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EXECUTIVE COMMITTEE, Donald R. Johnson, Robert T. Ryan, William D. Bonner, James R. Mahoney, Kristina B. Katsaros, Ronald D. McPherson, Richard E. Hallgren, and Kenneth C. Spengler
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Paul Poli, Dick P. Dee, Roger Saunders, Viju O. John, Peter Rayer, Jörg Schulz, Kenneth Holmlund, Dorothee Coppens, Dieter Klaes, James E. Johnson, Asghar E. Esfandiari, Irina V. Gerasimov, Emily B. Zamkoff, Atheer F. Al-Jazrawi, David Santek, Mirko Albani, Pascal Brunel, Karsten Fennig, Marc Schröder, Shinya Kobayashi, Dieter Oertel, Wolfgang Döhler, Dietrich Spänkuch, and Stephan Bojinski

Abstract

To better understand the impacts of climate change, environmental monitoring capabilities must be enhanced by deploying additional and more accurate satellite- and ground-based (including in situ) sensors. In addition, reanalysis of observations collected decades ago but long forgotten can unlock precious information about the recent past. Historical, in situ observations mainly cover densely inhabited areas and frequently traveled routes. In contrast, large selections of early meteorological satellite data, waiting to be exploited today, provide information about remote areas unavailable from any other source. When initially collected, these satellite data posed great challenges to transmission and archiving facilities. As a result, data access was limited to the main teams of scientific investigators associated with the instruments. As archive media have aged, so have the mission scientists and other pioneers of satellite meteorology, who sometimes retired in possession of unique and unpublished information.

This paper presents examples of recently recovered satellite data records, including satellite imagery, early infrared hyperspectral soundings, and early microwave humidity soundings. Their value for climate applications today can be realized using methods and techniques that were not yet available when the data were first collected, including efficient and accurate observation simulators and data assimilation into reanalyses. Modern technical infrastructure allows serving entire mission datasets online, enabling easy access and exploration by a broad range of users, including new and old generations of climate scientists.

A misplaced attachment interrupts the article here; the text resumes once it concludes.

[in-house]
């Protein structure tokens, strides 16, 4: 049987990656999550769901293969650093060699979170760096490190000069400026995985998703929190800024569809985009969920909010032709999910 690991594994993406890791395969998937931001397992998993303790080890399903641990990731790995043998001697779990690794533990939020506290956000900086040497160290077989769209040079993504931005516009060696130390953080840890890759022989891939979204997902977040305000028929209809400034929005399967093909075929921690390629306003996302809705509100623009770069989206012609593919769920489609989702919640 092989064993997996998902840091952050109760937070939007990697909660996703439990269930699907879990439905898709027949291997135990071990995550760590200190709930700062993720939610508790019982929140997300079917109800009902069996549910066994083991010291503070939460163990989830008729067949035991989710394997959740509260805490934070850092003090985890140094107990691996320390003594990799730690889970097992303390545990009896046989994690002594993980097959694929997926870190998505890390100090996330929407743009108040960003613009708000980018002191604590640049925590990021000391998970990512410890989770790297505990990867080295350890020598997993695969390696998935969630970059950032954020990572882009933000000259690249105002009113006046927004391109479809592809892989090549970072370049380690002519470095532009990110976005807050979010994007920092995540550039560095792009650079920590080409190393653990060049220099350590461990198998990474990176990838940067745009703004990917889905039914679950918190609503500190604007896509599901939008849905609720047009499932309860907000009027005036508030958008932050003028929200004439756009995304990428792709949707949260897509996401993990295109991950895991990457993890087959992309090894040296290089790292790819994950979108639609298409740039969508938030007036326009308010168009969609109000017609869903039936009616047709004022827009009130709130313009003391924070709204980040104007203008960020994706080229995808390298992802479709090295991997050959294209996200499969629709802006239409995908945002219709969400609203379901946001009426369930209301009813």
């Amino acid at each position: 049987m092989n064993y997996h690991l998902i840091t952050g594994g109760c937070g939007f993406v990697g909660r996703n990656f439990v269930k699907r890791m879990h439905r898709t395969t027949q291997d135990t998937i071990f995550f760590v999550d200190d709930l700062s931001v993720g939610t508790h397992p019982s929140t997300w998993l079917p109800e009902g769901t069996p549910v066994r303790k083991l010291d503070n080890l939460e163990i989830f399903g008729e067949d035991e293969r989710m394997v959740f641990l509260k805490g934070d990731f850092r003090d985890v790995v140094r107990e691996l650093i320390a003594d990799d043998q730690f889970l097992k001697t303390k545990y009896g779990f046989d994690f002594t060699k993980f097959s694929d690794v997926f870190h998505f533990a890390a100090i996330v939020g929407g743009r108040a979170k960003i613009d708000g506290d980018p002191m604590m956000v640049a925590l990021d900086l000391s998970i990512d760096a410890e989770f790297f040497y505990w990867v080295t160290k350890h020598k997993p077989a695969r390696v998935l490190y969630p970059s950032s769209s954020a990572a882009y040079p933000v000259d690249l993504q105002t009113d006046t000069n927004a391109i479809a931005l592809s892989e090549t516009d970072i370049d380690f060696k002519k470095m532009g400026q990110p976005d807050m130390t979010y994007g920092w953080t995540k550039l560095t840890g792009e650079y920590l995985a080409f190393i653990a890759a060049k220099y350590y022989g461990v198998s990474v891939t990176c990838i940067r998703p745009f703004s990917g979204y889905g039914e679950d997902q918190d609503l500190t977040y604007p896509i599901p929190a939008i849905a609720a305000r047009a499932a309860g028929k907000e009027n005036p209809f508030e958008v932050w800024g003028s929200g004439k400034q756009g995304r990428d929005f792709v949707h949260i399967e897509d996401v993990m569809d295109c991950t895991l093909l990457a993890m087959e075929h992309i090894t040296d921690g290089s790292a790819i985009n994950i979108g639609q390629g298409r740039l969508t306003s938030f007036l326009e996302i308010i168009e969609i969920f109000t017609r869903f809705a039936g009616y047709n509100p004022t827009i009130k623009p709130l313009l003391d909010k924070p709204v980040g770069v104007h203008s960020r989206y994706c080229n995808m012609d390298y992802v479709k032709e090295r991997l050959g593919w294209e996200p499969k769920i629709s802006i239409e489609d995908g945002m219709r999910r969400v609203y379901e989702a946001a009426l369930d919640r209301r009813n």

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Molly Baringer, Mariana B. Bif, Tim Boyer, Seth M. Bushinsky, Brendan R. Carter, Ivona Cetinić, Don P. Chambers, Lijing Cheng, Sanai Chiba, Minhan Dai, Catia M. Domingues, Shenfu Dong, Andrea J. Fassbender, Richard A. Feely, Eleanor Frajka-Williams, Bryan A. Franz, John Gilson, Gustavo Goni, Benjamin D. Hamlington, Zeng-Zhen Hu, Boyin Huang, Masayoshi Ishii, Svetlana Jevrejeva, William E. Johns, Gregory C. Johnson, Kenneth S. Johnson, John Kennedy, Marion Kersalé, Rachel E. Killick, Peter Landschützer, Matthias Lankhorst, Tong Lee, Eric Leuliette, Feili Li, Eric Lindstrom, Ricardo Locarnini, Susan Lozier, John M. Lyman, John J. Marra, Christopher S. Meinen, Mark A. Merrifield, Gary T. Mitchum, Ben Moat, Didier Monselesan, R. Steven Nerem, Renellys C. Perez, Sarah G. Purkey, Darren Rayner, James Reagan, Nicholas Rome, Alejandra Sanchez-Franks, Claudia Schmid, Joel P. Scott, Uwe Send, David A. Siegel, David A. Smeed, Sabrina Speich, Paul W. Stackhouse Jr., William Sweet, Yuichiro Takeshita, Philip R. Thompson, Joaquin A. Triñanes, Martin Visbeck, Denis L. Volkov, Rik Wanninkhof, Robert A. Weller, Toby K. Westberry, Matthew J. Widlansky, Susan E. Wijffels, Anne C. Wilber, Lisan Yu, Weidong Yu, and Huai-Min Zhang
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